I once heard about the Danish philosopher Søren Kierkegaard (1813-1855). Although I do not remember much, one thing in particular stood out to me: He believed that faith is a battle, that each and every day you have to fight for each “doctrine” –– question everything –– in order to have any kind of true faith. Anyone with any experience with the world of faith knows this to be true. Faith can be a great comfort only because it was worked for; it gives you a rock-solid base because you built that foundation stone by stone. However, every time it is my turn to confront my faith, I balk. If someone questions a belief I’ve never questioned and––more importantly–– don’t know why I believe, I turn the argument against them or do anything to avoid answering the question I don’t have an answer to. This is not good enough for God. Other people, other humans full of faults like ourselves, may be fooled by outward appearances but he is not satisfied. He demands we build our house upon rock, not sand.
In the current political environment, “faith” seems to have very little to do with anything. As a nation, we face the two most hated candidates in the elections this November. Many of us are frustrated with the system that could allow such candidates to become possible, with the perpetually-locked congress that is unable to do anything, and the government that is either doing too much or too little. The fact that we have polarized into two extremes, neither willing to change position, is something that can no longer be ignored. Throughout the past months the hatred being flung from one party to another, from one group to another, from one person to another has only been increasing. No one has any “faith” in anyone else. We only trust those on “our side” of any matter, or only the like-minded, unable to hear the nonsense from any other “side.”
It was Abraham Lincoln that once reminded this nation that divided we will fall, but no one seems to be stepping forward to remind us today. This is where the question of faith comes in. Regardless of what religion or faith or spiritual orientation, those of us of faith have something else required of us, and it is of course radically different from what we may want or what everyone else is “allowed” to do. It is embedded in the idea of agape. While it is clothed in different language for those not rooted in Western (and therefore, Greek) philosophy, the concept remains the same.
In Greek there is not one word for all the types of love, as there is in English. Instead, Greek has four words: storge (στοργή) is the love of a parent for a child or familial love; philia (φιλία) is the affectionate love between friends; eros (ἔρως) is the passionate, intimate, and often physical love experienced between partners; finally, agape (ἀγάπη) or caritas, in Latin, is the universal love between God and humans, between Creation and humans, and that should be between one human and another. Agape is why we are called to be caretakers of the earth and each other. Agape is why we cannot put ourselves first, why we look for something higher than any society’s definition of “success” in our lives. Agape is part of what it means to have faith.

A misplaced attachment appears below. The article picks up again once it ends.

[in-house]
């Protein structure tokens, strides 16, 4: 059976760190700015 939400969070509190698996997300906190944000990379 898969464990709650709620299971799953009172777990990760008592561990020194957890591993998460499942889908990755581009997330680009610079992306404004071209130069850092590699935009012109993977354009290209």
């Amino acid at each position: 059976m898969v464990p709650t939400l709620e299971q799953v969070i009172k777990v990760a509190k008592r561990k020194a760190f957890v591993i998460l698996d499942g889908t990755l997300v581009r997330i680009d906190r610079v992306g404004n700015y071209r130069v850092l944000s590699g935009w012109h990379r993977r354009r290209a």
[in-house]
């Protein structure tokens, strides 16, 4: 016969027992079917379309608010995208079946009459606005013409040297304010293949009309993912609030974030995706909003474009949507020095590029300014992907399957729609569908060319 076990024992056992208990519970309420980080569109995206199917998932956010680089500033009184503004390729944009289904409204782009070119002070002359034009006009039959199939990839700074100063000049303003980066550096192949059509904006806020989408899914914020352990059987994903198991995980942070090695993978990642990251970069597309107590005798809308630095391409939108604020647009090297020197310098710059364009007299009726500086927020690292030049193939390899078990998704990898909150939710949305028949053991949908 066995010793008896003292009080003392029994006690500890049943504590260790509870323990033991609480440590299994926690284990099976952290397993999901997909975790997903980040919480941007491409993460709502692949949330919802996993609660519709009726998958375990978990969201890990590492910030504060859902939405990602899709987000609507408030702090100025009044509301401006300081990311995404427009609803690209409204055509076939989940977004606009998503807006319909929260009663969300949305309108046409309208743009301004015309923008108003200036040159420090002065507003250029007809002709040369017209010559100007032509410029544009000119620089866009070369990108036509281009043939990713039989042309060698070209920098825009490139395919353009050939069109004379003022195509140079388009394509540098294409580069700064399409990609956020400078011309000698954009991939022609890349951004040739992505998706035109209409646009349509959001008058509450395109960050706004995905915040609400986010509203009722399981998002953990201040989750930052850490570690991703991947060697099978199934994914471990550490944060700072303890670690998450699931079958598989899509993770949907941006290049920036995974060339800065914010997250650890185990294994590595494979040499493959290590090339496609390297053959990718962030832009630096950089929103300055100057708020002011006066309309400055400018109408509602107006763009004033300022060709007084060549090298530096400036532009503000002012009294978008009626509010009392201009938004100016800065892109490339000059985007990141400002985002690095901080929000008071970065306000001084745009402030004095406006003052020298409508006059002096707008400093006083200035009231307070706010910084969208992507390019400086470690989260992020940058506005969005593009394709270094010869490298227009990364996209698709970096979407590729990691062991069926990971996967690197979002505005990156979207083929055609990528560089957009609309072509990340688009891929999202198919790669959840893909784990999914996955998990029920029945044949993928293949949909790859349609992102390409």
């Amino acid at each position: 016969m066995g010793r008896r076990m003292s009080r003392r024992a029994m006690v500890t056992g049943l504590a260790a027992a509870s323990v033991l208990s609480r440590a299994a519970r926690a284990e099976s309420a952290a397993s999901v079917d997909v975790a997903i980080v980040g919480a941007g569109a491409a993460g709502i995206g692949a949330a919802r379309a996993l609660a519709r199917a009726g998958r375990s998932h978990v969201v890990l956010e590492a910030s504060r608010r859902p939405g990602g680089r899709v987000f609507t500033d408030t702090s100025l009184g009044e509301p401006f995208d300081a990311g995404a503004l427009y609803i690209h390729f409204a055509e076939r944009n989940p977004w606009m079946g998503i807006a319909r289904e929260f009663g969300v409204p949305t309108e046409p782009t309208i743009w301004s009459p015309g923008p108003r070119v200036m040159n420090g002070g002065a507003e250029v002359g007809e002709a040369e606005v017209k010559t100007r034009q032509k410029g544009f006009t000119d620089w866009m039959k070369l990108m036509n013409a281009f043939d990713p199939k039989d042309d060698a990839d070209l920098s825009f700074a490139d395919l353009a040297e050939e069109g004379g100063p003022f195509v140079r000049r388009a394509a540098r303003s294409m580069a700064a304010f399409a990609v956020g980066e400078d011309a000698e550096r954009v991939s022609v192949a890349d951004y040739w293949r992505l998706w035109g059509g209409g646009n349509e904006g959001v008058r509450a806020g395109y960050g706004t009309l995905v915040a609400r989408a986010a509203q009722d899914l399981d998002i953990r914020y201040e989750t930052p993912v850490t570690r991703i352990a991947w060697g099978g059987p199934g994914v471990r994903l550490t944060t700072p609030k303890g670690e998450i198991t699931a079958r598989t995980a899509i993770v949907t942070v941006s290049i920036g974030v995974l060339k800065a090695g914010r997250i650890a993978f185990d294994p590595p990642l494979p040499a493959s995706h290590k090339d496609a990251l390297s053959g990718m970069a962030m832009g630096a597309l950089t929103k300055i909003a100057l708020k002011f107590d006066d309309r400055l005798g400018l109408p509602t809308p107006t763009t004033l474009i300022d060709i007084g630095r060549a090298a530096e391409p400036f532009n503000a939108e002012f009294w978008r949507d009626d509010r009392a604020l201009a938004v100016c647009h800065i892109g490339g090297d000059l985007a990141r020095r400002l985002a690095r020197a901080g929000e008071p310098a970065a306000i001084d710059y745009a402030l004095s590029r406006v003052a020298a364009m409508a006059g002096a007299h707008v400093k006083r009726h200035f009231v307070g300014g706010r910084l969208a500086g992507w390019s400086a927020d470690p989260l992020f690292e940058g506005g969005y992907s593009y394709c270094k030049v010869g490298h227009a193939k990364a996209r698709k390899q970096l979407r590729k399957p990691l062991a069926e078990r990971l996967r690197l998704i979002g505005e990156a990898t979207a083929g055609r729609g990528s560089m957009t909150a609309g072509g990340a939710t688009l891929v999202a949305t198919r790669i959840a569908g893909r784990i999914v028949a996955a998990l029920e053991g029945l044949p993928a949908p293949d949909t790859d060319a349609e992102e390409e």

In light of the political environment, it also means something that feels impossible to live out. Faith requires that we love –– in the sense of agape –– everyone, including Hillary Clinton and Donald Trump and all the rest. This doesn’t mean we have to like them, but it does mean we have to accept them as human, to listen to what is really being said. As much as we may feel hate for our neighbor down the street who supports the opposite party, maybe it’s worth listening to why half the nation seems to support them. What’s the message behind madness? Why is everyone so unhappy? What am I called to do?
Regardless of the outcome in November, these issues and these personal questions are not going to go away. Stop hiding from them. Stop hiding from these questions so that when you stand up and stand by someone, you have firm ground to stand on; so that when you live your faith, it means something and you know what it means.
About Spiritual Potpourri
This blog is written by me, Katie Buerger (unless noted otherwise) and maintained by UPCaM@Case. I am a current sophomore at CWRU, and have been an UPCaM member since my first year. Because I am Spiritual Potpourri’s exclusive writer, this means the opinions and perspectives given in blog posts are limited to my views. I think myself to be open-minded, but I am human. I do research my topics (all the sources are listed at the bottom of each post), but I ultimately can only write from my perspective as a Christian. I try to write to a general audience (not exclusively to Christians), but I do at times make assumptions about the knowledge of my readers. However, I would like to assert that my views are not representative of UPCaM’s or Christianity’s – they are mine alone.